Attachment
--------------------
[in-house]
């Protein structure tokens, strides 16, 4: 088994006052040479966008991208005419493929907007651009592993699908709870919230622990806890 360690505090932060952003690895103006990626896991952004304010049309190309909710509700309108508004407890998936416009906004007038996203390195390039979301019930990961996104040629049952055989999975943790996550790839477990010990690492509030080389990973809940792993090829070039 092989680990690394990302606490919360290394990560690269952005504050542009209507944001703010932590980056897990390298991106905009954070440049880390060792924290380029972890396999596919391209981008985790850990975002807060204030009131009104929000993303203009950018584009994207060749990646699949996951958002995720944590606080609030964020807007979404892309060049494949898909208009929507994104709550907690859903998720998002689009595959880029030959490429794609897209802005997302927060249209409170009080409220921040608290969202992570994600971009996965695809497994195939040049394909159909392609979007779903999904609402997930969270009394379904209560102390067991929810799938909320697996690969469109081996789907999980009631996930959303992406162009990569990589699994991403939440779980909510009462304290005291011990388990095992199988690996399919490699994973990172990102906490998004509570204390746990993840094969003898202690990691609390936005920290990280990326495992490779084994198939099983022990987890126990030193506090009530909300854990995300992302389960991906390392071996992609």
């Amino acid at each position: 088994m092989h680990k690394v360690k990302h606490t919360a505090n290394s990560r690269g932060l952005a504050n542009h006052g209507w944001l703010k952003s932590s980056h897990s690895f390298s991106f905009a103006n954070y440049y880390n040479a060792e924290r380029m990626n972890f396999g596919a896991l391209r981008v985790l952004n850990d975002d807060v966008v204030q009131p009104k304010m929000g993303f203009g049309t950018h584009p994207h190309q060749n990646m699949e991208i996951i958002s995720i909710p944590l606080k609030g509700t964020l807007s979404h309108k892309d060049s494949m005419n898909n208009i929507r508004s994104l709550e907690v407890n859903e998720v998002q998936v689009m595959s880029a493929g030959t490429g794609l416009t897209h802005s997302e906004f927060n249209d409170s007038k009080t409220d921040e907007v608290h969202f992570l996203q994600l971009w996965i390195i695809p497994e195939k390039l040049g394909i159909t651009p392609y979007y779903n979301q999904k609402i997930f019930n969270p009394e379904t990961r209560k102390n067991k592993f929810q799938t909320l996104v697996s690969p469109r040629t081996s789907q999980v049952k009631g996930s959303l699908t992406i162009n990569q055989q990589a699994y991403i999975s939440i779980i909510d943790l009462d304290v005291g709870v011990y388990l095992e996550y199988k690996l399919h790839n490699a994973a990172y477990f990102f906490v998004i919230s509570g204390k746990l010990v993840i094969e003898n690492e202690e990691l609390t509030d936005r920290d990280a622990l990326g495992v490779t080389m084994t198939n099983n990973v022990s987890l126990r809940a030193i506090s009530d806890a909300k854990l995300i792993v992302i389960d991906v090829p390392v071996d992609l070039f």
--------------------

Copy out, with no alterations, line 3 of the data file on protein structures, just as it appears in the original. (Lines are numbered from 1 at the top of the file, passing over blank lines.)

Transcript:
């Amino acid at each position: 088994m092989h680990k690394v360690k990302h606490t919360a505090n290394s990560r690269g932060l952005a504050n542009h006052g209507w944001l703010k952003s932590s980056h897990s690895f390298s991106f905009a103006n954070y440049y880390n040479a060792e924290r380029m990626n972890f396999g596919a896991l391209r981008v985790l952004n850990d975002d807060v966008v204030q009131p009104k304010m929000g993303f203009g049309t950018h584009p994207h190309q060749n990646m699949e991208i996951i958002s995720i909710p944590l606080k609030g509700t964020l807007s979404h309108k892309d060049s494949m005419n898909n208009i929507r508004s994104l709550e907690v407890n859903e998720v998002q998936v689009m595959s880029a493929g030959t490429g794609l416009t897209h802005s997302e906004f927060n249209d409170s007038k009080t409220d921040e907007v608290h969202f992570l996203q994600l971009w996965i390195i695809p497994e195939k390039l040049g394909i159909t651009p392609y979007y779903n979301q999904k609402i997930f019930n969270p009394e379904t990961r209560k102390n067991k592993f929810q799938t909320l996104v697996s690969p469109r040629t081996s789907q999980v049952k009631g996930s959303l699908t992406i162009n990569q055989q990589a699994y991403i999975s939440i779980i909510d943790l009462d304290v005291g709870v011990y388990l095992e996550y199988k690996l399919h790839n490699a994973a990172y477990f990102f906490v998004i919230s509570g204390k746990l010990v993840i094969e003898n690492e202690e990691l609390t509030d936005r920290d990280a622990l990326g495992v490779t080389m084994t198939n099983n990973v022990s987890l126990r809940a030193i506090s009530d806890a909300k854990l995300i792993v992302i389960d991906v090829p390392v071996d992609l070039f």